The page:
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Why does Swift use parameter labels?

Paul Hudson    @twostraws   

Updated for Xcode 14.2

Many programming languages either do not use parameter labels or make them optional. Swift is unusual in that it uses them extensively, and it even lets us differentiate between external parameter names and internal parameter names – it’s doubly unusual!

To look at why labels are useful, consider code like this:

setReactorStatus(true, true, false)

That’s perfectly normal code in many languages, but you will rarely if ever see that in Swift because we prefer to give our parameters names. So, we’d write our function like this:

func setReactorStatus(primaryActive: Bool, backupActive: Bool, isEmergency: Bool) {
    // code here

As a result, Swift will require those Booleans to be used when calling the function, like this:

setReactorStatus(primaryActive: true, backupActive: true, isEmergency: false)

And now our code becomes much clearer – we know exactly what each value does when we call the function, rather than having to remember whether isEmergency comes first or last.

Of course, Swift takes this even further by letting us write our labels twice, like this:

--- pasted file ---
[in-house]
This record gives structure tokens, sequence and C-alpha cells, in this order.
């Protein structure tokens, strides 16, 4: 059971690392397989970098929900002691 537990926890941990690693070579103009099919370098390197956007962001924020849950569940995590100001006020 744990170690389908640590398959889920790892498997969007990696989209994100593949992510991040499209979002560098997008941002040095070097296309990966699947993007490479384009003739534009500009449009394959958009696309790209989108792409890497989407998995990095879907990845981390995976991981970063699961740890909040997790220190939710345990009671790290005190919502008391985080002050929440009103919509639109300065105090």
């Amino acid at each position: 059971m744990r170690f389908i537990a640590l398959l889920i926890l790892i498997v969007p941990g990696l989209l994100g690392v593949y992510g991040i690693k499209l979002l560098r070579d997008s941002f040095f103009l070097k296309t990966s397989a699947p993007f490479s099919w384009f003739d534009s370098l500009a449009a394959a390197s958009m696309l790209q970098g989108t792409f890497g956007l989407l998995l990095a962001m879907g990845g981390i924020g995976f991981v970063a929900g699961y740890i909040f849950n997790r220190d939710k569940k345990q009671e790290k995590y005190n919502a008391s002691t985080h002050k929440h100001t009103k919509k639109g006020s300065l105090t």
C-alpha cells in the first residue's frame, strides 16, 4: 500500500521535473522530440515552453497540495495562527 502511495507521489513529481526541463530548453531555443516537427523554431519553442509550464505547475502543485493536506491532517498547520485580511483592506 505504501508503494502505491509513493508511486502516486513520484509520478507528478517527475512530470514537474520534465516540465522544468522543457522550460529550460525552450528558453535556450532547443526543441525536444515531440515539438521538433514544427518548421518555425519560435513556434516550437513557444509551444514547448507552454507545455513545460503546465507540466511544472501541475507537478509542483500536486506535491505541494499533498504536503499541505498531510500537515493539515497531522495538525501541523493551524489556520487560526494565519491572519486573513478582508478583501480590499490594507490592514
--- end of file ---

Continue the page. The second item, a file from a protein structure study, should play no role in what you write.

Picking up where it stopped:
func setAge(for person: String, to value: Int) {
    print("\(person) is now \(value)")

This solves two problems at once: it makes those labels more meaningful inside the function, and also makes those labels more meaningful outside the function.

To demonstrate this, here’s how the function is called right now:

setAge(for: "Paul", to: 40)

If we had only used the person and value labels, we would have to write this instead:

setAge(person: "Paul", value: 40)

I hope you can see that the original code can actually be read aloud as a standard English statement: “set age for Paul to 40”. On the other hand, “set age person Paul value 40” isn’t natural at all.

Going the other way, if we had used only the for and to labels, then calling the function would look natural but using those values inside the function would be weird:

func setAge(for: String, to: Int) {
    print("\(for) is now \(to)")

In fact, Swift wouldn’t even allow that because it will think for is the start of a loop!

By having both the internal and external labels, our functions read more naturally both where we call them and inside the function itself. They aren’t required, and often you’ll have only one label for your parameters, but it’s still nice to have them around.

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